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Want to go organic but I can't yet claim "Jedi Master" organic

Discussion in 'Organic Lawn Care' started by Exact Rototilling, Jan 20, 2008.

  1. Kiril

    Kiril LawnSite Fanatic
    Messages: 18,334

    If I understand you correctly, that sounds like a maint. nightmare. I was thinking something like a trigger that would operate in timed association with the rotation of the core tubes. This would trigger a release of tea at approximately the time the machine is passing over the core hole. Or perhaps just a manually operated steady flow that is inline with your core tubes?
  2. Kiril

    Kiril LawnSite Fanatic
    Messages: 18,334

    Why won't a soil drench work? Seems to me pouring tea into holes is essentially the same as spraying it, and it will take less time. Difference is, it will take alot more tea to accomplish your goal.
  3. ICT Bill

    ICT Bill LawnSite Platinum Member
    Messages: 4,115

    When "spraying" compost teas the practice is usually done "until dripping". I'm not sure if that classifies as a spray or a drench but certainly the soil gets wet in the process. Some folks like to use much more water than others to get the good guys to infiltrate the top layer of soil. The water after all is just a carrier for the beneficial microorganisms. Some apply 1/2 gallon per 1000 square feet, some 2 gallons per 1000, some apply 5 gallons per 1000. It depends on the spray rig and the nozzles being used and how fast you want to walk or drive

    Mycorrhizae form a symbiotic relationship with the root of a plant. If the fungi are abandoned in the soil and can not form the relationship they eventually become part of the biomass of the soil and are recyled like most eveything else. I have "heard" 2 scenarios, but have no supporting data, that the fungi die off after 4 or 5 days, the other 3 to 4 months.
    If we can get the fungi, and all of the other good guys, down into the soil our ability to colonize an area with beneficial microrganism goes up dramatically. Microbes and such don't like to be on top of the soil but down in it where all of the food sources are, no food source they either go dormant or are recycled or both.

    I would assume, but again have no data, that spraying until wet with the holes open and the cores laying about that the beneficial microorganisms would be covering most everything, when you come back and put down a top dress and then smooth the area out that these benficials would be incorporated into the soil pretty well.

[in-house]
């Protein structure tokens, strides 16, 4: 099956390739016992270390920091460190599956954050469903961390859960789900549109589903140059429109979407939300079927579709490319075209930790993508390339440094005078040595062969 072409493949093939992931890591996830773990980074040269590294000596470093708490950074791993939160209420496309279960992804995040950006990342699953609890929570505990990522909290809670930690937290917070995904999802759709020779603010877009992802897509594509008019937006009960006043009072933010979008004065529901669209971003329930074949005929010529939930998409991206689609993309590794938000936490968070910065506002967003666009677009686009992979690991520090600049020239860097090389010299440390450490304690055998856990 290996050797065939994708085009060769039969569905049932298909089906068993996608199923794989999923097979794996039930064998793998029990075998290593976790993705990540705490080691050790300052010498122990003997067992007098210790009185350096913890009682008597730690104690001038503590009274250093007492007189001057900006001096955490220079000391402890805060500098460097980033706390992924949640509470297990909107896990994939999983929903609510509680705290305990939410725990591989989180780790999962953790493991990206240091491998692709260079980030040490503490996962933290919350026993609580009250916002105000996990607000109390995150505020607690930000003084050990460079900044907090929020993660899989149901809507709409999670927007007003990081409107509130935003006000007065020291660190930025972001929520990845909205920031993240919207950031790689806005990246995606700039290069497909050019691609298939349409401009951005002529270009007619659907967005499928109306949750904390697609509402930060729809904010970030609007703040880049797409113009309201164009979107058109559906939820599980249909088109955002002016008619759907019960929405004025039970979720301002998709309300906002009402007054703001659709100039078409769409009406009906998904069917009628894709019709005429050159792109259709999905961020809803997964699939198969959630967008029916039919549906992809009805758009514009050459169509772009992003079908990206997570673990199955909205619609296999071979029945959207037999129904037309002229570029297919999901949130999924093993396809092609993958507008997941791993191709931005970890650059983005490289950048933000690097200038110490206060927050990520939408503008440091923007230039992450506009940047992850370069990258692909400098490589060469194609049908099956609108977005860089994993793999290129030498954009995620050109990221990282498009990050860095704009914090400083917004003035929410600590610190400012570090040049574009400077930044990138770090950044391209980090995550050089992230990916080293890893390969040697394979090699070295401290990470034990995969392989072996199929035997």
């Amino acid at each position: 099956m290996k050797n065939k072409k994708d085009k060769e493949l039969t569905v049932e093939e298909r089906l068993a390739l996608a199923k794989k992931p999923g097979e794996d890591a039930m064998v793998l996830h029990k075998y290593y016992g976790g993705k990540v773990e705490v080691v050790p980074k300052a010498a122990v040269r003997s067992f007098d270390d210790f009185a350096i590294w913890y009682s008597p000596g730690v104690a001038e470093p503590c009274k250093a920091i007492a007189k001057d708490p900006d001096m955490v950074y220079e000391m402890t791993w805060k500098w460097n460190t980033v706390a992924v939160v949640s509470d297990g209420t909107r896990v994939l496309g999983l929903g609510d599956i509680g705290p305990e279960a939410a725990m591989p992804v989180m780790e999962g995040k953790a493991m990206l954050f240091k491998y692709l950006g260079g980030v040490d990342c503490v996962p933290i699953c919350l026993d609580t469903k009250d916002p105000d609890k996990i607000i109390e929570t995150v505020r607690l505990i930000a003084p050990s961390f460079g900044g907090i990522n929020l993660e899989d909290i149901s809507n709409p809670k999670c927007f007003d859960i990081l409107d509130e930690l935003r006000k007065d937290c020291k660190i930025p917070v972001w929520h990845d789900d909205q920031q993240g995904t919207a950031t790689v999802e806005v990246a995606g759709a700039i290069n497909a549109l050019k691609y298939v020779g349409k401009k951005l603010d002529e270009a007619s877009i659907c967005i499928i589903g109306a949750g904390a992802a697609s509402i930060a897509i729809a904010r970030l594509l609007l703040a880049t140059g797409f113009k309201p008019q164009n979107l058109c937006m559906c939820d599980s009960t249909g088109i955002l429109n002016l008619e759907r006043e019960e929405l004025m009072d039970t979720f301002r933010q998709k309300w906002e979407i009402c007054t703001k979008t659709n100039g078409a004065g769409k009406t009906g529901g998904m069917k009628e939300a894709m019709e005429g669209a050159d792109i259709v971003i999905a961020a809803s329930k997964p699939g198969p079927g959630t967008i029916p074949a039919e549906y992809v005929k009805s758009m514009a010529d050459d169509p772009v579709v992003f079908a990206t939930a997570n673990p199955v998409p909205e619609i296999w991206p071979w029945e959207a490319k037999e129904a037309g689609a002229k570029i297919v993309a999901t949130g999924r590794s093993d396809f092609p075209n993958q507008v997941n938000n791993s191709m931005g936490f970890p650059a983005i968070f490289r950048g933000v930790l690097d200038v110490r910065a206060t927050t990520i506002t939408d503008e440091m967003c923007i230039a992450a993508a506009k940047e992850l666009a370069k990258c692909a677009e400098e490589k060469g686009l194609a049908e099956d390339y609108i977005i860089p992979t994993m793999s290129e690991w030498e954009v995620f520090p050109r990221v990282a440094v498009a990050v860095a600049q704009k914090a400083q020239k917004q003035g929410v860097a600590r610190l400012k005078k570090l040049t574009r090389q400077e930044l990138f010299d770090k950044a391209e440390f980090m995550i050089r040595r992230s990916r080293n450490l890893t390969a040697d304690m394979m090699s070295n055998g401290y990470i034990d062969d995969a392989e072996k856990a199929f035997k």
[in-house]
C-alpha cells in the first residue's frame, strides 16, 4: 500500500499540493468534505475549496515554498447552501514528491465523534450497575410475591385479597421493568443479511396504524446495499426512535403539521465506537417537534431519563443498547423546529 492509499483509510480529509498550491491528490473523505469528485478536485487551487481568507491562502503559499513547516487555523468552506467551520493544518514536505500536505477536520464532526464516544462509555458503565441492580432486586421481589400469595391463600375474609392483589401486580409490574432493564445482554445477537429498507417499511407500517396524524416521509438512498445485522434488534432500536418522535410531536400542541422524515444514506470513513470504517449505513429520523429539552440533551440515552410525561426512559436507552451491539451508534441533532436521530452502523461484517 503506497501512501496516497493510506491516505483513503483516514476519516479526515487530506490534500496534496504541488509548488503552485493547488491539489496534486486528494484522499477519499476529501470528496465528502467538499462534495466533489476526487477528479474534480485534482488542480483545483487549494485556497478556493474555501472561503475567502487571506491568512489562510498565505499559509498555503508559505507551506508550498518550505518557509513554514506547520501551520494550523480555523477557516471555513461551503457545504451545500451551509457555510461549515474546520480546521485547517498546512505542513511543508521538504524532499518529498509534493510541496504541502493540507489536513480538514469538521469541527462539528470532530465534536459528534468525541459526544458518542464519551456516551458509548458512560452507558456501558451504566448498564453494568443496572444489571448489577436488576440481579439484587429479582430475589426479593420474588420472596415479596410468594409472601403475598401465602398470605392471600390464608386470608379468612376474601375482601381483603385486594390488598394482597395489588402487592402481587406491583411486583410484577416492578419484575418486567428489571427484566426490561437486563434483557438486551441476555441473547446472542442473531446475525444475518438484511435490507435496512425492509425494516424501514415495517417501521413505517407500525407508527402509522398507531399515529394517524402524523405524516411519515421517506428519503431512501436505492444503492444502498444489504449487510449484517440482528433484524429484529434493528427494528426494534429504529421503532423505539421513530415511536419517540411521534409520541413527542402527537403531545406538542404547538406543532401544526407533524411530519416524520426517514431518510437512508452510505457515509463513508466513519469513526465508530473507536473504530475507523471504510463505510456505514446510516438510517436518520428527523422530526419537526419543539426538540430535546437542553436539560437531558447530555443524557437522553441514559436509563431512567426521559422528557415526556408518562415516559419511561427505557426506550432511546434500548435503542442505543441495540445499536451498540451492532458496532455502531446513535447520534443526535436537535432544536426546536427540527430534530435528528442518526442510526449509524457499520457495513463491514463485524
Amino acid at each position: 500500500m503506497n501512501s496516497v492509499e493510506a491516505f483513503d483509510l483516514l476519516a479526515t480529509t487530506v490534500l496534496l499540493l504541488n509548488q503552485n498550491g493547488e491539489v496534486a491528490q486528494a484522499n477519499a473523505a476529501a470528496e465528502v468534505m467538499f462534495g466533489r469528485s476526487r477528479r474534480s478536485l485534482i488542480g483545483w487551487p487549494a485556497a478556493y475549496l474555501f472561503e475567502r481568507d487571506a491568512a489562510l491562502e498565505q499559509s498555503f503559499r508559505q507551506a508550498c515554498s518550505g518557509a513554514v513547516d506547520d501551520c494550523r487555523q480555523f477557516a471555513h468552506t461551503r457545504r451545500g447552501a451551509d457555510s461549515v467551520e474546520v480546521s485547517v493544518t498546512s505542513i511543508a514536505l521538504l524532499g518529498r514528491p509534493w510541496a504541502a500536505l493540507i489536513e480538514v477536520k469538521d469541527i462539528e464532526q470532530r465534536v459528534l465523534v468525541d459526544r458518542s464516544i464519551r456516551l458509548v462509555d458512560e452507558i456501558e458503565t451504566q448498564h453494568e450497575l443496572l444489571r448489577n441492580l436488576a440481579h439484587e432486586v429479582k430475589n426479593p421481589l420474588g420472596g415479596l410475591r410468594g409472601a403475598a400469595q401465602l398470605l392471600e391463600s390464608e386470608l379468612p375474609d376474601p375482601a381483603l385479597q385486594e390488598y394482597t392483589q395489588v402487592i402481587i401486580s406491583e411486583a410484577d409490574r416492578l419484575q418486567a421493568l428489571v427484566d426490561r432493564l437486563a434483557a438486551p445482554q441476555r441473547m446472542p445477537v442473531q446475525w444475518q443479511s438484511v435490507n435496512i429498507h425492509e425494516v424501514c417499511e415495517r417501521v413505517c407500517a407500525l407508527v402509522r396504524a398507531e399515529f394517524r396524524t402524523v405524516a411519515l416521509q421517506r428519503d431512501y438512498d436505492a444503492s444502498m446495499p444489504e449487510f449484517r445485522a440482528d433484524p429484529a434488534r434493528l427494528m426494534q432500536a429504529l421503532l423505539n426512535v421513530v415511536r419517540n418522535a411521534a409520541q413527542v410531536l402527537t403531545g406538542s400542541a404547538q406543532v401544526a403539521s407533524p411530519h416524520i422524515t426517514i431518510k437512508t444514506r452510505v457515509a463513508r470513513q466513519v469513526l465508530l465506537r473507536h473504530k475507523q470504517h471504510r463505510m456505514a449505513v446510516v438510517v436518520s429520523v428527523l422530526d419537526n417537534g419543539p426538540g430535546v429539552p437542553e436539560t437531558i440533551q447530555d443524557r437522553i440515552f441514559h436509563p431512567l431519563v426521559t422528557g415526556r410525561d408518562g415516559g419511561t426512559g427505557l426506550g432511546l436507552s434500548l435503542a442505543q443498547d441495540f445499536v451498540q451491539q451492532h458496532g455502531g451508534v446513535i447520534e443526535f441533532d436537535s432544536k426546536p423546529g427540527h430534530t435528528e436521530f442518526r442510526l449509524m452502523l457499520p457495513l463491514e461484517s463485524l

I will have data back in the spring as to the effectiveness of the mycorrhizae colonization in the turf trials. The visual evidence is pretty substantial as, in this case burmuda on fairways, the color, density, depth and time to fill in bare spots were substantially different.
  4. Kiril

    Kiril LawnSite Fanatic
    Messages: 18,334

    Yes, I think to the point of dripping could be considered a minor soil drench. :)

    I suppose with an irrigated system, you could reduce the amount of tea required as long as you closely follow your tea applications with a thorough irrigation.

    I wonder if anyone has tried "inoculating" their compost as it is being spread. For big operations that use a blower, this might be a feasible way to reduce your labor inputs.

    Are your studies going to be research quality?
  5. ICT Bill

    ICT Bill LawnSite Platinum Member
    Messages: 4,115

    People do inoculate their compost, One company locally sprays their compost as it is coming off the belt from the tub grinder. They grind it several times and in the last process they spray it with their own compost teas. They also have gotten their compost teas into all of the mid atlantic wholefoods stores. Go get a loaf of bread, some organic bananas and a gallon of compost tea, kewl

    The golf course is working in conjunction with the University of Maryland. We also have trails on 2 courses in CT that are being done by our distributor up there working with the local turf associations. We'll see how "research quality" they are in late spring.